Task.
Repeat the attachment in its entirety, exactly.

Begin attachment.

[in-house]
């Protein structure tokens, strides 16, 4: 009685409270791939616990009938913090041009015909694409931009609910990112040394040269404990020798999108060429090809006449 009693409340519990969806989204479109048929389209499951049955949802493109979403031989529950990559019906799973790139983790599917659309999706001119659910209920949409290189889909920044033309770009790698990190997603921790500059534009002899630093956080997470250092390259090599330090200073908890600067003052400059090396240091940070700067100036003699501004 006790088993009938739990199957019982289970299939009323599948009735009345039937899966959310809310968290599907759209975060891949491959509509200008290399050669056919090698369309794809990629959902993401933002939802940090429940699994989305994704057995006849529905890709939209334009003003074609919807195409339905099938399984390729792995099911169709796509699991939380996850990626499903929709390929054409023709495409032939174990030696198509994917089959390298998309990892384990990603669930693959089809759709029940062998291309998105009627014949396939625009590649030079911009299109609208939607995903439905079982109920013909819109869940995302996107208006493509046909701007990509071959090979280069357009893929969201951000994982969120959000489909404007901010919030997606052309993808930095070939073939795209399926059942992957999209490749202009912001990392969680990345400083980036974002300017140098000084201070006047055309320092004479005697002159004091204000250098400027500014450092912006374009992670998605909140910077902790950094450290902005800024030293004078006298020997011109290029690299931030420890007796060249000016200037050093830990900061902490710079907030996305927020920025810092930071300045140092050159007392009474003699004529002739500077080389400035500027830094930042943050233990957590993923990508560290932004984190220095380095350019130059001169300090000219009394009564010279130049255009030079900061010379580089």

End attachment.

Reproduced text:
[in-house]
């Protein structure tokens, strides 16, 4: 009685409270791939616990009938913090041009015909694409931009609910990112040394040269404990020798999108060429090809006449 009693409340519990969806989204479109048929389209499951049955949802493109979403031989529950990559019906799973790139983790599917659309999706001119659910209920949409290189889909920044033309770009790698990190997603921790500059534009002899630093956080997470250092390259090599330090200073908890600067003052400059090396240091940070700067100036003699501004 006790088993009938739990199957019982289970299939009323599948009735009345039937899966959310809310968290599907759209975060891949491959509509200008290399050669056919090698369309794809990629959902993401933002939802940090429940699994989305994704057995006849529905890709939209334009003003074609919807195409339905099938399984390729792995099911169709796509699991939380996850990626499903929709390929054409023709495409032939174990030696198509994917089959390298998309990892384990990603669930693959089809759709029940062998291309998105009627014949396939625009590649030079911009299109609208939607995903439905079982109920013909819109869940995302996107208006493509046909701007990509071959090979280069357009893929969201951000994982969120959000489909404007901010919030997606052309993808930095070939073939795209399926059942992957999209490749202009912001990392969680990345400083980036974002300017140098000084201070006047055309320092004479005697002159004091204000250098400027500014450092912006374009992670998605909140910077902790950094450290902005800024030293004078006298020997011109290029690299931030420890007796060249000016200037050093830990900061902490710079907030996305927020920025810092930071300045140092050159007392009474003699004529002739500077080389400035500027830094930042943050233990957590993923990508560290932004984190220095380095350019130059001169300090000219009394009564010279130049255009030079900061010379580089």